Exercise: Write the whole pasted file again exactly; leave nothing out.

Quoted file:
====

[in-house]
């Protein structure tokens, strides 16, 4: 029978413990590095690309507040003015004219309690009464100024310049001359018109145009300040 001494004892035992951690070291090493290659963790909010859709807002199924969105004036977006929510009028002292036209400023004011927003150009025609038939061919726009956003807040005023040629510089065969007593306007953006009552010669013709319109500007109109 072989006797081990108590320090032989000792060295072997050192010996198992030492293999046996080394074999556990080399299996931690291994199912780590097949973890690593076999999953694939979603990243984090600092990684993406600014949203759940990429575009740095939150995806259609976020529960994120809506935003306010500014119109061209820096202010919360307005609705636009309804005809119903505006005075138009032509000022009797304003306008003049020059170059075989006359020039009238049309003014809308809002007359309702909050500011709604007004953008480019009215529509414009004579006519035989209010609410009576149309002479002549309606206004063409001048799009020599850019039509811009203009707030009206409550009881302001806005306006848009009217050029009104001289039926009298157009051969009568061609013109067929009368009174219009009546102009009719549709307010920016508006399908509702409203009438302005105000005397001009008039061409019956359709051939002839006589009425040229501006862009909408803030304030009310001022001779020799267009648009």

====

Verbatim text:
[in-house]
């Protein structure tokens, strides 16, 4: 029978413990590095690309507040003015004219309690009464100024310049001359018109145009300040 001494004892035992951690070291090493290659963790909010859709807002199924969105004036977006929510009028002292036209400023004011927003150009025609038939061919726009956003807040005023040629510089065969007593306007953006009552010669013709319109500007109109 072989006797081990108590320090032989000792060295072997050192010996198992030492293999046996080394074999556990080399299996931690291994199912780590097949973890690593076999999953694939979603990243984090600092990684993406600014949203759940990429575009740095939150995806259609976020529960994120809506935003306010500014119109061209820096202010919360307005609705636009309804005809119903505006005075138009032509000022009797304003306008003049020059170059075989006359020039009238049309003014809308809002007359309702909050500011709604007004953008480019009215529509414009004579006519035989209010609410009576149309002479002549309606206004063409001048799009020599850019039509811009203009707030009206409550009881302001806005306006848009009217050029009104001289039926009298157009051969009568061609013109067929009368009174219009009546102009009719549709307010920016508006399908509702409203009438302005105000005397001009008039061409019956359709051939002839006589009425040229501006862009909408803030304030009310001022001779020799267009648009």